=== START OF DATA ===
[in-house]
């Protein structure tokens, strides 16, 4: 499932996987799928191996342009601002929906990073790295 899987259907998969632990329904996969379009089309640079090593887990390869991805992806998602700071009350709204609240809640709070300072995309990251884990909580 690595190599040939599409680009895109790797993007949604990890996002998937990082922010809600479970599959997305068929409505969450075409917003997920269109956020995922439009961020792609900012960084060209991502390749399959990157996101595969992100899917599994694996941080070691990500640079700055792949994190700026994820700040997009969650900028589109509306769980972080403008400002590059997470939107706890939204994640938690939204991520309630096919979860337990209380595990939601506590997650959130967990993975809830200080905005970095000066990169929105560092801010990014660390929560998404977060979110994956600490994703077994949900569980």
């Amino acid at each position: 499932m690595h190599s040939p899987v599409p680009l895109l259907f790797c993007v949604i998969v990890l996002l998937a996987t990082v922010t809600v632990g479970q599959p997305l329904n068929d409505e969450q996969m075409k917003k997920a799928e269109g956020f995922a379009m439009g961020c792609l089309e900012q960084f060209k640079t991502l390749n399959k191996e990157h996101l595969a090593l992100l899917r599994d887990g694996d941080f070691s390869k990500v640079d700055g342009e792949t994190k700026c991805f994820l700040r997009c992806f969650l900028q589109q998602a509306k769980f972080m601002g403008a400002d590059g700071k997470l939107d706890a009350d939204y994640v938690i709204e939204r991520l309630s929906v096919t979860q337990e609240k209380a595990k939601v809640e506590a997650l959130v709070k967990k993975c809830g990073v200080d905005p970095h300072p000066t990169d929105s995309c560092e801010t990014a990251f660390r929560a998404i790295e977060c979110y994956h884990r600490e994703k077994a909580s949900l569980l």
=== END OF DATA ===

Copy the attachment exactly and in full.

[in-house]
């Protein structure tokens, strides 16, 4: 499932996987799928191996342009601002929906990073790295 899987259907998969632990329904996969379009089309640079090593887990390869991805992806998602700071009350709204609240809640709070300072995309990251884990909580 690595190599040939599409680009895109790797993007949604990890996002998937990082922010809600479970599959997305068929409505969450075409917003997920269109956020995922439009961020792609900012960084060209991502390749399959990157996101595969992100899917599994694996941080070691990500640079700055792949994190700026994820700040997009969650900028589109509306769980972080403008400002590059997470939107706890939204994640938690939204991520309630096919979860337990209380595990939601506590997650959130967990993975809830200080905005970095000066990169929105560092801010990014660390929560998404977060979110994956600490994703077994949900569980």
């Amino acid at each position: 499932m690595h190599s040939p899987v599409p680009l895109l259907f790797c993007v949604i998969v990890l996002l998937a996987t990082v922010t809600v632990g479970q599959p997305l329904n068929d409505e969450q996969m075409k917003k997920a799928e269109g956020f995922a379009m439009g961020c792609l089309e900012q960084f060209k640079t991502l390749n399959k191996e990157h996101l595969a090593l992100l899917r599994d887990g694996d941080f070691s390869k990500v640079d700055g342009e792949t994190k700026c991805f994820l700040r997009c992806f969650l900028q589109q998602a509306k769980f972080m601002g403008a400002d590059g700071k997470l939107d706890a009350d939204y994640v938690i709204e939204r991520l309630s929906v096919t979860q337990e609240k209380a595990k939601v809640e506590a997650l959130v709070k967990k993975c809830g990073v200080d905005p970095h300072p000066t990169d929105s995309c560092e801010t990014a990251f660390r929560a998404i790295e977060c979110y994956h884990r600490e994703k077994a909580s949900l569980l």